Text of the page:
Peavy concerned about tired arm after loss
Righty hurt by two innings as White Sox held in check
CLEVELAND -- Jake Peavy survived the first inning, but the Indians caught up to him soon enough.
Peavy's up-and-down season took another downturn Tuesday, and the Tribe took advantage of Peavy's off-night, sending the White Sox to a 7-3 defeat at Progressive Field.
Peavy hasn't worried much about his struggles in the first inning this season, but after the game, he showed concern about his throwing arm.
"You're going to have starts where you're not sharp," Peavy said. "My arm just didn't feel alive."
Peavy is set to take the hill Sunday against the Rays, but said he has work to do before his next start.
"I've won many games going out there feeling like that," he said. "I knew what to do, but I just didn't do it. I'm going to get some treatment, see if I can get some more life in the arm [before Sunday]."
Peavy entered Tuesday with an 11.00 ERA in the first inning, and it looked like he was headed for trouble early when Shin-Soo Choo and Travis Hafner strung together a pair of hits.
Peavy forced a grounder and a flyout to escape the first, but the worst was yet to come.
Peavy's struggles packaged neatly into two innings. Giving up three runs in the third and again in the sixth, Peavy retired the side in the innings between.
"I didn't have good stuff," he said. "I just got guys out."
Indians shortstop Jason Donald hit his first career home run to lead off the third, and two batters later, Choo followed with a solo shot. Cleveland got one more that inning against Peavy (3-4) when Russell Branyan's RBI single scored Hafner from second.
The Indians plated three more in the sixth, as Peavy allowed two hits and a walk to the first three batters he faced. Jhonny Peralta doubled home Austin Kearns, and Peralta and Branyan came around on back-to-back sacrifice flies.
"Tonight, I just didn't have very good stuff at all," Peavy said. "Nothing was sharp. Just when you're not sharp, you better be good with location. I made some bad pitches early."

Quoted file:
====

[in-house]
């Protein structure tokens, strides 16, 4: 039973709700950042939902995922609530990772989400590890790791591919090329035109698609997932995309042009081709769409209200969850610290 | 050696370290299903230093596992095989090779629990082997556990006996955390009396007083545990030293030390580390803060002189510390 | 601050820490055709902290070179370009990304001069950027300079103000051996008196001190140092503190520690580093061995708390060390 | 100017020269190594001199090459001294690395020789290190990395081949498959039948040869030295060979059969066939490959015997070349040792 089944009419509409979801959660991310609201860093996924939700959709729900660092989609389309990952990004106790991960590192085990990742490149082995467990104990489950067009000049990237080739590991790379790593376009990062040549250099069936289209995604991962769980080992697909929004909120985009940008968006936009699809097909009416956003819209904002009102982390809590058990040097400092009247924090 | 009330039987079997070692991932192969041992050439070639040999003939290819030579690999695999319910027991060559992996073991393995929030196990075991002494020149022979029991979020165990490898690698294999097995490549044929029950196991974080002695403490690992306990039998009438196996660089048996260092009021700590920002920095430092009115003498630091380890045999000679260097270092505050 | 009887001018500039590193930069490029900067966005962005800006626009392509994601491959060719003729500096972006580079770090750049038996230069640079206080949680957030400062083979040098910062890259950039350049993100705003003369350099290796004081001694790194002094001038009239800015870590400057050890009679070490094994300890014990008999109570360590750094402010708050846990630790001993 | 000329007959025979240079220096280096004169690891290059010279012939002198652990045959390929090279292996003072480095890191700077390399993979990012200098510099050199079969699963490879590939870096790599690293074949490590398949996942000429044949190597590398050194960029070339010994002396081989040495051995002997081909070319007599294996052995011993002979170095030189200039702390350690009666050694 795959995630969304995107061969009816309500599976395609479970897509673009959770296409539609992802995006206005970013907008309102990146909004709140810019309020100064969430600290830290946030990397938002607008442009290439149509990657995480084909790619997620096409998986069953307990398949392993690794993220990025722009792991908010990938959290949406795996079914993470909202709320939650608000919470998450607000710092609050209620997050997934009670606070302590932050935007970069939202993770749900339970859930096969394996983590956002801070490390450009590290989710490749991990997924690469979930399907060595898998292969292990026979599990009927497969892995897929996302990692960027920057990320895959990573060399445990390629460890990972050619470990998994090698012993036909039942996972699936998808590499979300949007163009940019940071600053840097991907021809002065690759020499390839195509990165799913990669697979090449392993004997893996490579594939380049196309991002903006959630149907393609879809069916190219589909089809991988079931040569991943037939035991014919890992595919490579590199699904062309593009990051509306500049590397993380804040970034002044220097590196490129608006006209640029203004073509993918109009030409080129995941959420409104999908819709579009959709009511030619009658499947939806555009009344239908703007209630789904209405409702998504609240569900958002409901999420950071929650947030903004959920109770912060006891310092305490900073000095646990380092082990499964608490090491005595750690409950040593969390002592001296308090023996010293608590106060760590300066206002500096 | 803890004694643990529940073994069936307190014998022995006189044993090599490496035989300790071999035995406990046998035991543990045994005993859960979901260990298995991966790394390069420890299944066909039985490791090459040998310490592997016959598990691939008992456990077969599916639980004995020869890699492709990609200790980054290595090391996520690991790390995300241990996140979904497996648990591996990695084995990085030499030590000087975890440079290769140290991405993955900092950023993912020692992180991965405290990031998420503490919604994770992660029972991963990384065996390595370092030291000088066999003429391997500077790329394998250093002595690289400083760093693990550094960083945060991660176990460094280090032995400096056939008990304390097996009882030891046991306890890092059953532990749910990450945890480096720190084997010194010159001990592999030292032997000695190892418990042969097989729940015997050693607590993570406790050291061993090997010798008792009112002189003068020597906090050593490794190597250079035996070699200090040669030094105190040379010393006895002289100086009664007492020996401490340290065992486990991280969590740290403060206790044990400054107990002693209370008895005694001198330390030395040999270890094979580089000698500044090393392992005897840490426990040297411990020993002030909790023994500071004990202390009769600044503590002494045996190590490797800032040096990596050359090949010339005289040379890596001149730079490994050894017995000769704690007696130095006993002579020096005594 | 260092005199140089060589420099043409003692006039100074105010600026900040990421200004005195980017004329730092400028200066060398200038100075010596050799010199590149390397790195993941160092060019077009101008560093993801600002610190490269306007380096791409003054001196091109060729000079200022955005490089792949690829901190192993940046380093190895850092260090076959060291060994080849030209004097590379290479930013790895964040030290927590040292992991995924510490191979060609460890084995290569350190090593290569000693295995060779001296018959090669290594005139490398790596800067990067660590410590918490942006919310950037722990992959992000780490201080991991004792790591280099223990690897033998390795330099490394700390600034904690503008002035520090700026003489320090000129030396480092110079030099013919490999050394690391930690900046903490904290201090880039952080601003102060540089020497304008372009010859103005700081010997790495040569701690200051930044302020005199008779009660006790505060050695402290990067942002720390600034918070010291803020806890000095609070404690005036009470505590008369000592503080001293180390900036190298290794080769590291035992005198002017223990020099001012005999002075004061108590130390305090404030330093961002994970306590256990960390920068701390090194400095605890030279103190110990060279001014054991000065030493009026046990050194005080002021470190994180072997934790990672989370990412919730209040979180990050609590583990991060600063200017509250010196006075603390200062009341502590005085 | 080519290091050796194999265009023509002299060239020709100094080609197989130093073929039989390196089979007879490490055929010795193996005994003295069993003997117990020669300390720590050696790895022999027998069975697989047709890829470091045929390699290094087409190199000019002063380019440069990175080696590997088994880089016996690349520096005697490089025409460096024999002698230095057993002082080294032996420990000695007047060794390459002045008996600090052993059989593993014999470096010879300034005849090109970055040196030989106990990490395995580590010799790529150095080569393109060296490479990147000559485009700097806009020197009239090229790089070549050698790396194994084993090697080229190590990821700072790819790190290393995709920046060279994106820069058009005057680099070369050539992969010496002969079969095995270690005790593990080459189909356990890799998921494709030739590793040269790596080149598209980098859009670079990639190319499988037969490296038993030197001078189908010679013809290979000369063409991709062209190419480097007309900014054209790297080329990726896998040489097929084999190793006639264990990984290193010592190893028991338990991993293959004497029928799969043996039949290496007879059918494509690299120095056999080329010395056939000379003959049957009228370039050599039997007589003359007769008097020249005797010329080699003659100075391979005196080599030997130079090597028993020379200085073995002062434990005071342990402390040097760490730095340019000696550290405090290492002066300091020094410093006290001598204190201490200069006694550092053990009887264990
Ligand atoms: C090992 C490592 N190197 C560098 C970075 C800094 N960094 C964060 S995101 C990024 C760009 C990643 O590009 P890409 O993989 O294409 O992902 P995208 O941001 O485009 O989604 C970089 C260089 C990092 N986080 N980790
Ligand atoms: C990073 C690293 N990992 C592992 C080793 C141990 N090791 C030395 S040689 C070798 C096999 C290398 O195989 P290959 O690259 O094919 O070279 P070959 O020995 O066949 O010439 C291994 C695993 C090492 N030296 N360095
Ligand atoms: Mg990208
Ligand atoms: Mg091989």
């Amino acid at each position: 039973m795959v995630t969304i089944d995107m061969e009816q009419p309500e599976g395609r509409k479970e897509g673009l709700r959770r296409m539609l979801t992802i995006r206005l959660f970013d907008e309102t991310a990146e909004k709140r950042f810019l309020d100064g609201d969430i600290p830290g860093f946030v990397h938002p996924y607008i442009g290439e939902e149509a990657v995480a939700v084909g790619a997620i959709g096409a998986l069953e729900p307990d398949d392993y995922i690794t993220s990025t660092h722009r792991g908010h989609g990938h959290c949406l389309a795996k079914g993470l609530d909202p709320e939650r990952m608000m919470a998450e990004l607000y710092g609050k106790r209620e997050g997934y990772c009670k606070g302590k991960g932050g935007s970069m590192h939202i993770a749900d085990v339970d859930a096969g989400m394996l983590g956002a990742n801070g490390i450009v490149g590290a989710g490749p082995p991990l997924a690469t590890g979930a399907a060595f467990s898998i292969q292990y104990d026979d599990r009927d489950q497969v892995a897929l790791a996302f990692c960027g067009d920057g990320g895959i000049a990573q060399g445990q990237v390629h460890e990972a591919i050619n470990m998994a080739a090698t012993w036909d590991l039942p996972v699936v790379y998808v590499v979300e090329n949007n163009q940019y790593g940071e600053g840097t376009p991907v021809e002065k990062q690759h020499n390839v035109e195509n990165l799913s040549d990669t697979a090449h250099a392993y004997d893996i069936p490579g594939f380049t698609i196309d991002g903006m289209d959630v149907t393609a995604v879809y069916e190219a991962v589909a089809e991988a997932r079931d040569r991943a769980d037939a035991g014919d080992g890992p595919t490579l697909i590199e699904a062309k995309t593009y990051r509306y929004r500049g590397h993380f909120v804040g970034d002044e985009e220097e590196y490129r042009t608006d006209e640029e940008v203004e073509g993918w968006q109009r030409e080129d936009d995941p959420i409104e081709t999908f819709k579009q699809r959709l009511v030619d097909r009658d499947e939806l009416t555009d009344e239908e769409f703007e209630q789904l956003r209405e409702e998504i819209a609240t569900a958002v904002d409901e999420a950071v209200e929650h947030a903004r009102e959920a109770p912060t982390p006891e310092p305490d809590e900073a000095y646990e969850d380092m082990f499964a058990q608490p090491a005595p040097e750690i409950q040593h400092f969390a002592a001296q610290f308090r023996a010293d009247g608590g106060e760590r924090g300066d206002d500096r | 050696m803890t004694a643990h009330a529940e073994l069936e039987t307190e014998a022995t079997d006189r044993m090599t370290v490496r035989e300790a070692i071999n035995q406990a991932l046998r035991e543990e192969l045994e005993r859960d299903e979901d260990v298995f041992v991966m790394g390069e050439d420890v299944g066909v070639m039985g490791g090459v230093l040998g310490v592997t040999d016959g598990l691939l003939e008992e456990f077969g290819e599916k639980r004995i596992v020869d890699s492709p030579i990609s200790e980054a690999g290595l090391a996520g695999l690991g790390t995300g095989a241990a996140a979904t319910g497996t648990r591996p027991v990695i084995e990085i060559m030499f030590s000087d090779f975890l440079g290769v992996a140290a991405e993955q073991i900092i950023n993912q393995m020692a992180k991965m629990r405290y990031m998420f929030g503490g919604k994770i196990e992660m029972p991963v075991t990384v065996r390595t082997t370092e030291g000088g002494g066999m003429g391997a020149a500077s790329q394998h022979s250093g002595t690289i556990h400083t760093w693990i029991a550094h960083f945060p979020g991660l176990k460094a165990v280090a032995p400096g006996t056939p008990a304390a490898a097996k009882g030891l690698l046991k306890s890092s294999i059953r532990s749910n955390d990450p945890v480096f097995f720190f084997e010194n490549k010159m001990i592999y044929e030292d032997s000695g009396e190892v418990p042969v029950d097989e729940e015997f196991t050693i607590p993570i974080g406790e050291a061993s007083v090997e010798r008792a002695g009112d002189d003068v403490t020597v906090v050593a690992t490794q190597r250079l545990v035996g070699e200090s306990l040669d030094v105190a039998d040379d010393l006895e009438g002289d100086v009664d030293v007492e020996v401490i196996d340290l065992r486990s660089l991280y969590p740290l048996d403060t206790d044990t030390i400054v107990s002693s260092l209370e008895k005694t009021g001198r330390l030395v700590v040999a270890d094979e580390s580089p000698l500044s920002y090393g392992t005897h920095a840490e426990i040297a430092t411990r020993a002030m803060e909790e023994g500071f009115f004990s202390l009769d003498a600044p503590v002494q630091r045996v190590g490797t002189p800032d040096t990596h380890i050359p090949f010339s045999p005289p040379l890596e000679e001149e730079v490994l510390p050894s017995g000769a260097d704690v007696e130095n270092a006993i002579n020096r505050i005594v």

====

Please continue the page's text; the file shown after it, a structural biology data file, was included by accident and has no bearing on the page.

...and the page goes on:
Cleveland tagged Peavy for six runs on eight hits. He walked one and struck out five.
"I gave it all I got, but it just wasn't very pretty," Peavy said.
The way Mitch Talbot (6-3) was dealing, the Indians had more than enough offense.
Talbot locked down the White Sox for most of the night, facing just one batter over the minimum through six innings. Talbot began to tire in the seventh, but with a six-run lead, Chicago's spurt was too little, too late. Through six innings, Talbot allowed two hits, but got defensive help with an inning-ending double play in the fourth.
In the seventh, four of the first five White Sox hitters Talbot faced doubled. Andruw Jones and Mark Kotsay had back-to-back RBI knocks in the seventh.
Choo saved a run, initiating a three-part putout that nailed Kotsay as he tried to stretch his double into a triple. Carlos Quentin followed with Chicago's fourth double of the seventh, but the bases were empty.
Talbot threw an efficient 77 pitches over seven innings of work. He walked none and fanned four, giving up two runs on six hits.
"That's what's so great about the game of baseball," Indians manager Manny Acta said after the game. "Any game, a guy like Mitch can beat a guy like Peavy."
Facing Chris Perez in the eighth, Alexei Ramirez gave the White Sox one more RBI double, scoring Juan Pierre from first base.
Kotsay tried to start off a comeback facing Kerry Wood, but Wood forced Quentin into a game-ending double play.
Kotsay went 3-for-4 with a pair of doubles and an RBI, and Ramirez, who did not start Monday, was 2-for-4 with two doubles, two runs and an RBI.
The loss set up a rubber match in Wednesday's finale. With the Sox emphasizing series wins as they try to climb back into the American League Central race, it will be a key game, especially with a four-game slate against the Rays looming.
"Tomorrow's a big game for us; no, huge," White Sox manager Ozzie Guillen said. "Winning here tomorrow, I mean, we win two series in a row. Hopefully we can do that here, see how we play out after that."
Stephen Ellsesser is a contributor to MLB.com. This story was not subject to the approval of Major League Baseball or its clubs.